Like many folks who are into personal development, I paid a princely sum to buy Tony Robbin's Personal Power II tapes and over a decade ago and spent quite an amount of time telling myself that "Every and every way, I'm getting better and better." The question for me as I get older was whether successful folks tend to enjoy listening to  affirmations instead of whether listening to affirmations were able to make a person successful.

Eventually, as I figured out more effective ways to develop hard-core skills like investment finance, I quit the Toastmasters movement which I spent more than a decade with. Everybody was spouting affirmations, making motherhood speeches, but no one was really getting ahead in life. I met many Toastmasters who were washouts from the corporate world who are looking for a place to maintain their self-esteem. I also got bossed around a lot by people who called themselves Governors.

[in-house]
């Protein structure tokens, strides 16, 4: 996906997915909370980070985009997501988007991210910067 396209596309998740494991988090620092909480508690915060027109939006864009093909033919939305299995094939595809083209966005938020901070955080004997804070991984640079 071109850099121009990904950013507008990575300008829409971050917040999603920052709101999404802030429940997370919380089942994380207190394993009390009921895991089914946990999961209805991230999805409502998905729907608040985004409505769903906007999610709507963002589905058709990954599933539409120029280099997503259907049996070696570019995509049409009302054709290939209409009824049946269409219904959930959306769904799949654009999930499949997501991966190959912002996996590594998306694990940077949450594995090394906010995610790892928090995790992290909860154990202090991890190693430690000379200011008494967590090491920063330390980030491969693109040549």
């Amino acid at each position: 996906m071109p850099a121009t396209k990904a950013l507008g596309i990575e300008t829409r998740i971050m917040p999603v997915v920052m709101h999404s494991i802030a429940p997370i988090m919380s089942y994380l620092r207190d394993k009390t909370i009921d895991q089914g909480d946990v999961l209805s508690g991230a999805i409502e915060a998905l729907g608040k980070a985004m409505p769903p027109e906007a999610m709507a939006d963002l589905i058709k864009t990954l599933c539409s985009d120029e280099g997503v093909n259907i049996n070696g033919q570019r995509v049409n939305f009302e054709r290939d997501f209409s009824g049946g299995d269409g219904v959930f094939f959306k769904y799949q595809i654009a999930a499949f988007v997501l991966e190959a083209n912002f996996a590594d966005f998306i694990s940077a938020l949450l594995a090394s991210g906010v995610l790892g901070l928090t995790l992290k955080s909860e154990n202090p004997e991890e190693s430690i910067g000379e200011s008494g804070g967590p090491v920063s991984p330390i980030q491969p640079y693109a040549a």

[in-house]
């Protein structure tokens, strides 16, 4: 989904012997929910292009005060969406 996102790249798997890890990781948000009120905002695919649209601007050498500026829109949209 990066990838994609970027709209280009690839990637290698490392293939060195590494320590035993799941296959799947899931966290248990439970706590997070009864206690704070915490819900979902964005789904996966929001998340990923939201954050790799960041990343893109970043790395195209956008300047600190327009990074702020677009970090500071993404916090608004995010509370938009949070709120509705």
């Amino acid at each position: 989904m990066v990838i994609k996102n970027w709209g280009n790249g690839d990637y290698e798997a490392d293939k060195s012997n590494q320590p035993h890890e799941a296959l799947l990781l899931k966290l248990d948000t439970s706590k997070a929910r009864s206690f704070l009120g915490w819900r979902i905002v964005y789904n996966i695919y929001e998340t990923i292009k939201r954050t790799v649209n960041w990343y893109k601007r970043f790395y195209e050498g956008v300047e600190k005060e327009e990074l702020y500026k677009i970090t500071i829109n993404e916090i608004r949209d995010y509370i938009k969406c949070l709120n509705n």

If you are starting out on your journey of self-improvement, affirmations are a great way to bootstrap yourself for more success. The grandmasters look for academic papers on affirmations written by psychology PhDs and use it to advice trainers instead.

c) Diversification to manage stress

This is easily my favourite part of the Scott Adams section. The benefits of diversification on investment portfolios has won some folks the Nobel prize. Diversification, at a broader level according to Scott Adams, is a great way to manage your stress and can benefit non-financial areas in your life .

If you can hold onto two jobs at once, you would definitely feel enjoy more job security than hanging onto one. If you have several cliques of friends, you are definitely more secure than just having one group to hang out with on weekends.

If you look at the best financial ideas, most can adapted and abstracted to non-financial areas in your life. The Black-Scholes theory is another example of such a theory. An education in a new skill or language can be modelled as a real option. Real options tend to increase in value when the situation is very volatile or chaotic.